Who We're Watching: Bishop Sankey

Running back Bishop Sankey has the ability to make defenders miss. Thearon W. Henderson/Getty Images

The time between the All-Star games and the NFL scouting combine is the perfect time to grind through tape, making it one of the most productive periods of the year.

Here’s a breakdown of Washington running back Bishop Sankey, based on the video of his games against Stanford, Arizona State, Oregon State and UCLA.

Sankey's ability to make defenders miss in the hole, bounce outside after pressing the line of scrimmage and exploit cutback lanes speak to his above-average lateral quickness. His ability to make crisp cuts isn't the only reason he’s an effective cutback runner, either. He reads the second level and the flow of the defense well.

He’s not an elusive ankle breaker in space, despite that lateral burst. He has above-average, open-field instincts and makes safeties pay for taking subpar pursuit angles by cutting back, but he doesn't shake as many defenders one-on-one as you’d expect.

It will also be interesting to see how he runs at the combine, because he doesn't show breakaway speed as a ball carrier or after the catch on tape.

Listed at 5-10 and 203 pounds, Sankey's a determined runner with good balance, but he has explosive power, not brute strength, and he’s not going to push the pile in short-yardage situations. He needs a full head of steam to pick up yards after contact and that can be an issue between the tackles, where he appears indecisive and wastes too much motion when he doesn't get a defined seam.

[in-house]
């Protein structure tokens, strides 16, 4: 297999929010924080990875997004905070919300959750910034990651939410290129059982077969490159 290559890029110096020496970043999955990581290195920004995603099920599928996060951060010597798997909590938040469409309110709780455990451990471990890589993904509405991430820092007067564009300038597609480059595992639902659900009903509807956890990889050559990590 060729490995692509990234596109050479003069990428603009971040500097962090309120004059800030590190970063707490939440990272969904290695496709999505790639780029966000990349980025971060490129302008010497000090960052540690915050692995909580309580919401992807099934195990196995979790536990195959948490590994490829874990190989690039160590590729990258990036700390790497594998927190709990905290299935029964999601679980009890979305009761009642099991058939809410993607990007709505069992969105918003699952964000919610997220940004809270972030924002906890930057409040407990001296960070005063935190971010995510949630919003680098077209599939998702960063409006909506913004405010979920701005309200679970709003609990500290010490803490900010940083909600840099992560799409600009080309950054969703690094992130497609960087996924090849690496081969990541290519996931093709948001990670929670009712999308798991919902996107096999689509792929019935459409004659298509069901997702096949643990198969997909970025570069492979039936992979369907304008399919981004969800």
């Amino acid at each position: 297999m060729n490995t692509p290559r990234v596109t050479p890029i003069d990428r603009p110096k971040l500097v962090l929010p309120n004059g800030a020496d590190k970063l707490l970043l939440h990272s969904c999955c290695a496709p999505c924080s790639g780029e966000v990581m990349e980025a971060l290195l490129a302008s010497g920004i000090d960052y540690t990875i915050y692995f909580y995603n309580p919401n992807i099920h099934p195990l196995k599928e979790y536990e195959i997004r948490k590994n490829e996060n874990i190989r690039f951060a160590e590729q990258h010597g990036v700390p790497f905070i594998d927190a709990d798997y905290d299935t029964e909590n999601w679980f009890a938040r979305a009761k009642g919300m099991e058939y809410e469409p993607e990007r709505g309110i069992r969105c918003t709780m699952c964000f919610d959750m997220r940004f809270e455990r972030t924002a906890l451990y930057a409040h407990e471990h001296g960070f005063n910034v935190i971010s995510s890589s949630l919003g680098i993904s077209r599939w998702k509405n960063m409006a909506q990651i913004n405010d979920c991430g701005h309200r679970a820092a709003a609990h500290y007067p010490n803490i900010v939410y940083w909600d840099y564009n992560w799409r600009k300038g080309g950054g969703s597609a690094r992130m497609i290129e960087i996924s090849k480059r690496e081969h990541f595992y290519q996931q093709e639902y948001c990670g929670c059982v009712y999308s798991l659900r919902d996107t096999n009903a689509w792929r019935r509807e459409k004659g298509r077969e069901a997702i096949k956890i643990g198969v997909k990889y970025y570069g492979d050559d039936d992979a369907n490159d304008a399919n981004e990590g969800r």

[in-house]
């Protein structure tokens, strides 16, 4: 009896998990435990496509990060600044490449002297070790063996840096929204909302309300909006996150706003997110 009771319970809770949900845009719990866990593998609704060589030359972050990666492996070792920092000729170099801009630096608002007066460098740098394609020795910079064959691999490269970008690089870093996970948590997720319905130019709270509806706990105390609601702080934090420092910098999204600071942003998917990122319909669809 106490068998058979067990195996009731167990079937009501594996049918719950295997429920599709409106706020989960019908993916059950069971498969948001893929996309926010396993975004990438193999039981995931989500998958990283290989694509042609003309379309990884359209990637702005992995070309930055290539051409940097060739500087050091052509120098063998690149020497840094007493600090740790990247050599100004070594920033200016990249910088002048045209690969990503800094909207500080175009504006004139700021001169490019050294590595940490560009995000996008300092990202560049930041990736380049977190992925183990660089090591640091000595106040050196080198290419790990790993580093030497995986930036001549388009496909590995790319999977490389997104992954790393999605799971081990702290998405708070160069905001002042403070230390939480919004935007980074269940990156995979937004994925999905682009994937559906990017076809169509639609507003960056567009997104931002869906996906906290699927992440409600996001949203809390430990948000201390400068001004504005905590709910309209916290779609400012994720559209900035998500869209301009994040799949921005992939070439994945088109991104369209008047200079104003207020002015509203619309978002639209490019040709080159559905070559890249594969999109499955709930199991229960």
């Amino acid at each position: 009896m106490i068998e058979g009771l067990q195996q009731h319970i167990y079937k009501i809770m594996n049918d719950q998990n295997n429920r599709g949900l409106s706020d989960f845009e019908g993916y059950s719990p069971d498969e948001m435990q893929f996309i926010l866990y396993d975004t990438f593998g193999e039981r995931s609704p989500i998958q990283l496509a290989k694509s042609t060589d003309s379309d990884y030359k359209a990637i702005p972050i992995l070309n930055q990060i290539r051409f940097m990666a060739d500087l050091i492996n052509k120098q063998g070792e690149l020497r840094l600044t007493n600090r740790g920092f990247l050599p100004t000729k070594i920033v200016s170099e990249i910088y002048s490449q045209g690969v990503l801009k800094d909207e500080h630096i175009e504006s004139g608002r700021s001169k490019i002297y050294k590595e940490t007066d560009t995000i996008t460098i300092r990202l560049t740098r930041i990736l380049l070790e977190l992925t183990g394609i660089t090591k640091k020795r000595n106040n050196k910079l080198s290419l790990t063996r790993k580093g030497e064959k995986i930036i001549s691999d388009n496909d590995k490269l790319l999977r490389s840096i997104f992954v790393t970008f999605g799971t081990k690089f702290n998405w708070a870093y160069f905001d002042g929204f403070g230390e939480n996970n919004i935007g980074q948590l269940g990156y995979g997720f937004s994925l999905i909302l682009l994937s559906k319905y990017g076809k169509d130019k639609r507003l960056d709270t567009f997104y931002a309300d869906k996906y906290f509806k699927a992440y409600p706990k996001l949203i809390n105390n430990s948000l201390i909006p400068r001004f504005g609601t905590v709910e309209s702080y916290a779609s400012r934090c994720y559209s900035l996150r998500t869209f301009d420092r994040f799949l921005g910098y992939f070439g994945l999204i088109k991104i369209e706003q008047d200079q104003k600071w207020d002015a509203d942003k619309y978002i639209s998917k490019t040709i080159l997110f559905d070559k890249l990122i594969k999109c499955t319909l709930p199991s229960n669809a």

As far as his skills on third down are concerned, Sankey can catch passes thrown outside his frame and away from his body. He has the burst to separate and develop into an effective route-runner, but there is plenty of room for improvement when it comes to tempo and setting up his breaks.

Pass protection is Sankey's biggest weakness in this area. He gives too much ground when he doesn't cut the legs out from under defenders, and he can be more aggressive attacking his assignments.

Finally, Sankey fumbled once during the four-game evaluation. He didn't keep the ball tight enough to his frame when he tried to cut back early in the UCLA game, but his overall ball security was sound for the most part.

At this point in the process, Sankey projects as a late-Day 2 or early-Day 3 pick. They are built differently and Sankey will likely run better, but Sankey reminds me of Dallas' 2013 fifth-round pick Joseph Randle out of Oklahoma State. Atlanta and Houston are two possible landing spots for Sankey.